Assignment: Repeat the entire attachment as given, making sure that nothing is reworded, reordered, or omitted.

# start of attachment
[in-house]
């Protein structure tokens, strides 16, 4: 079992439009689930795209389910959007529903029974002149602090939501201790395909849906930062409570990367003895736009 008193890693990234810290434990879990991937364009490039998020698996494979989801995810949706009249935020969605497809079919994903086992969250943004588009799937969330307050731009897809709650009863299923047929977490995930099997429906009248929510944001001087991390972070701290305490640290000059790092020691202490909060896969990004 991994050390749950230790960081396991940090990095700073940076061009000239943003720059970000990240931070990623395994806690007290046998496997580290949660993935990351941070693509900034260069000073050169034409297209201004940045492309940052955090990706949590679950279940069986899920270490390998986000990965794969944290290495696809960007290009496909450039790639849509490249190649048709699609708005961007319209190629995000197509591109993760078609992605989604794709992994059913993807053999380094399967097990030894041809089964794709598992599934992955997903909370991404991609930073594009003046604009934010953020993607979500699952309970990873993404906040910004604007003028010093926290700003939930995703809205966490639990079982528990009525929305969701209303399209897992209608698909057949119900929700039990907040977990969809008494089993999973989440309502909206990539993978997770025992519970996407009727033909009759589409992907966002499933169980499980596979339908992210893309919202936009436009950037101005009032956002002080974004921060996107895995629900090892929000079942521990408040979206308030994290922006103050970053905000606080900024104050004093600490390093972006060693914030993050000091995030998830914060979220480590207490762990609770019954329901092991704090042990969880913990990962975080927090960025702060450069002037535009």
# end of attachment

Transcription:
[in-house]
């Protein structure tokens, strides 16, 4: 079992439009689930795209389910959007529903029974002149602090939501201790395909849906930062409570990367003895736009 008193890693990234810290434990879990991937364009490039998020698996494979989801995810949706009249935020969605497809079919994903086992969250943004588009799937969330307050731009897809709650009863299923047929977490995930099997429906009248929510944001001087991390972070701290305490640290000059790092020691202490909060896969990004 991994050390749950230790960081396991940090990095700073940076061009000239943003720059970000990240931070990623395994806690007290046998496997580290949660993935990351941070693509900034260069000073050169034409297209201004940045492309940052955090990706949590679950279940069986899920270490390998986000990965794969944290290495696809960007290009496909450039790639849509490249190649048709699609708005961007319209190629995000197509591109993760078609992605989604794709992994059913993807053999380094399967097990030894041809089964794709598992599934992955997903909370991404991609930073594009003046604009934010953020993607979500699952309970990873993404906040910004604007003028010093926290700003939930995703809205966490639990079982528990009525929305969701209303399209897992209608698909057949119900929700039990907040977990969809008494089993999973989440309502909206990539993978997770025992519970996407009727033909009759589409992907966002499933169980499980596979339908992210893309919202936009436009950037101005009032956002002080974004921060996107895995629900090892929000079942521990408040979206308030994290922006103050970053905000606080900024104050004093600490390093972006060693914030993050000091995030998830914060979220480590207490762990609770019954329901092991704090042990969880913990990962975080927090960025702060450069002037535009």